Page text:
And here's a snippet:
"Sorry, he said. This number's not valid.And:
That's ridiculous, I said. it must be, I've got thousands in my account. I just got the statement two days ago. Try it again.
It's not valid, he repeated obstinately. See that red light? Means it's not valid.
You must have made a mistake, I said. Try it again.
He shrugged and gave me a fed-up smile, but he did try the number again. This time I watched his fingers, on each number, and checked the numbers that came up in the window. It was my number all right, but there was the red light again."
She got up and went to the kitchen and poured us a couple of Scotches, and came back and sat down and I tried to tell her what had happened to me. When I'd finished, she said, Tried getting anything on your Compucard today?Compare Brett Scott, "The War on Cash." Here's a snippet from that:
Yes, I said. I told her about that too.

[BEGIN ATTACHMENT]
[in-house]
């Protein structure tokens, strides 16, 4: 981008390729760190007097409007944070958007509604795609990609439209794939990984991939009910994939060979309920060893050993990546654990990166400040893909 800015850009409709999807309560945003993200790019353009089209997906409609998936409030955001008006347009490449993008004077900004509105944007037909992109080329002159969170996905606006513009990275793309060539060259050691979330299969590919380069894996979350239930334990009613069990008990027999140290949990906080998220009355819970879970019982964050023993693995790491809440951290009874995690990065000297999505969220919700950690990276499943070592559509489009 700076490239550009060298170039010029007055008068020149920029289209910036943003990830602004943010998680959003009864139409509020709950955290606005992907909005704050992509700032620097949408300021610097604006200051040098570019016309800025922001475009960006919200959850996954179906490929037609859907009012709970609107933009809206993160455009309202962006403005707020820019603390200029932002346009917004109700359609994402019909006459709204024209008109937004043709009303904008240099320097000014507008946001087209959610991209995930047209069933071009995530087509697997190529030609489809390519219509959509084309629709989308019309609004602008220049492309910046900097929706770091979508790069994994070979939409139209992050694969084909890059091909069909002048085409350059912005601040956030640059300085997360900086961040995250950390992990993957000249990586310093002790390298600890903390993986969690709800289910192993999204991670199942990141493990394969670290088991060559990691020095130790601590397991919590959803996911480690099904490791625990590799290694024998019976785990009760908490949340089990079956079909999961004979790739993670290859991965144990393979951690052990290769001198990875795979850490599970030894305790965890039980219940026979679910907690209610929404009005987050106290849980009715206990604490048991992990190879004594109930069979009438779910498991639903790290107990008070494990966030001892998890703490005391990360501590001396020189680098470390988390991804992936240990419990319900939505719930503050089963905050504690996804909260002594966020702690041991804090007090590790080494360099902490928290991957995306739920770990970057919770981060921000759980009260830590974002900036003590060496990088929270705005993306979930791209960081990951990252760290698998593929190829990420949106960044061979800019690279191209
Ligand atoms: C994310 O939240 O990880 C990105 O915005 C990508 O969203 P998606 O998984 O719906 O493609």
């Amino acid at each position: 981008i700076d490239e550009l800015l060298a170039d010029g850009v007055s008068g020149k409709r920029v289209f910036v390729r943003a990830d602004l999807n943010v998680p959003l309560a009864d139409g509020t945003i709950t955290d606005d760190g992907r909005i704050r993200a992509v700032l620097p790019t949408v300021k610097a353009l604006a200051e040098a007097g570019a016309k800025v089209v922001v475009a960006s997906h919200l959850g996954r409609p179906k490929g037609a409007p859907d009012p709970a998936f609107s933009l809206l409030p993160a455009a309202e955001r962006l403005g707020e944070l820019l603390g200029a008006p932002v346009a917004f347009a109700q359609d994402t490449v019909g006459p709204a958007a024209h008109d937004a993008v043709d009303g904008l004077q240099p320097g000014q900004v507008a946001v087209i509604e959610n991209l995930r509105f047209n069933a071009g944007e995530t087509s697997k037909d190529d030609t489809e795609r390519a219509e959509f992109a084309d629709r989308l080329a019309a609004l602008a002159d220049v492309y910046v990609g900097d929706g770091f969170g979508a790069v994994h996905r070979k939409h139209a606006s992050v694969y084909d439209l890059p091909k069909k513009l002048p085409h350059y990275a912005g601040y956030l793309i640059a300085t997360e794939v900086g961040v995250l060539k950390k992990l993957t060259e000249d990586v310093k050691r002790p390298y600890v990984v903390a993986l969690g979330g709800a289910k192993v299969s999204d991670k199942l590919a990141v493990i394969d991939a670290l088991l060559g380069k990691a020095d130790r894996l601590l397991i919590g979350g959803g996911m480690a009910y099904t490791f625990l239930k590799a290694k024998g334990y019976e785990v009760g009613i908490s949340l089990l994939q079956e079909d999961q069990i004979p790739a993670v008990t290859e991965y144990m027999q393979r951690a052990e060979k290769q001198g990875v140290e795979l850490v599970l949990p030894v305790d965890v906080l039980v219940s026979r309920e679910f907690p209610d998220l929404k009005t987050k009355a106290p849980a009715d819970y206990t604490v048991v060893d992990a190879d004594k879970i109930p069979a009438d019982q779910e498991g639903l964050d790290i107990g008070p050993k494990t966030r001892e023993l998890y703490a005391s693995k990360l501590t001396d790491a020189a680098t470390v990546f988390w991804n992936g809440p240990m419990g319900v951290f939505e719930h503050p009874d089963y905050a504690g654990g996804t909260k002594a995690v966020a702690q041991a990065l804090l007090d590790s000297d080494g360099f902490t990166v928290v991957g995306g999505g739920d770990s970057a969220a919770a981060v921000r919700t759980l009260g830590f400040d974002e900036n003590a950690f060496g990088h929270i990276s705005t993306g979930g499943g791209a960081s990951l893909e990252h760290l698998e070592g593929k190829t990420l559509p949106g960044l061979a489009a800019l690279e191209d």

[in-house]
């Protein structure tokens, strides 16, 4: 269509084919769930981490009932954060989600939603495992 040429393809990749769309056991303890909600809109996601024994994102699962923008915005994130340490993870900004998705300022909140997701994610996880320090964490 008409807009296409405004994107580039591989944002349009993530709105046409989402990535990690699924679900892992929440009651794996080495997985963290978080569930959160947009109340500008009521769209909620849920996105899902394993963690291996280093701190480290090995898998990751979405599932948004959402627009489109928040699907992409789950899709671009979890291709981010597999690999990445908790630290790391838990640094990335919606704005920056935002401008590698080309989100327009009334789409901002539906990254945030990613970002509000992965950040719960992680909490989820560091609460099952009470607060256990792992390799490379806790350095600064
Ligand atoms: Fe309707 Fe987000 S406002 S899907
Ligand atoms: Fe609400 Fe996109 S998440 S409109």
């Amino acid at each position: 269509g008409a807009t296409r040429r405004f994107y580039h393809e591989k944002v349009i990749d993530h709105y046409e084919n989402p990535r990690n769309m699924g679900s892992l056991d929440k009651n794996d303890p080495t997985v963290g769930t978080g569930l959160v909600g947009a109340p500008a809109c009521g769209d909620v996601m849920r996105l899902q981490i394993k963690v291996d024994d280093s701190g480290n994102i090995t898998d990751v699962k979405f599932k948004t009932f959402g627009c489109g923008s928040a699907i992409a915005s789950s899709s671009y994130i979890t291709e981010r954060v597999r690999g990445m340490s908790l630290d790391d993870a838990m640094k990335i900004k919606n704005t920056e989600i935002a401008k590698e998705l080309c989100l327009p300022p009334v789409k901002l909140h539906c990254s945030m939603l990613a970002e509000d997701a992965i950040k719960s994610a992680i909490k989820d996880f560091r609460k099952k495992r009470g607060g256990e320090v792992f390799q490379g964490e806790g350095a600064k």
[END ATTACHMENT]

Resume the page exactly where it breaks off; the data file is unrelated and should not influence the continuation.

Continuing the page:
They've frozen them, she said. Mine too. The collective's too. Any account with an F on it instead of an M. All they needed to do is push a few buttons. We're cut off.
The proclaimed Death of Cash is thus an episode in the broader drama that is the Death of Privacy, the death of breathing room, and the death of informal, non-measured, unaccounted-for behaviour. Every action you take must forever be attached to your digital persona, dragging with it a data trail extending back to the day you were born. We face creating an entire generation of people who do not know what it feels like to not be monitored.(JLW)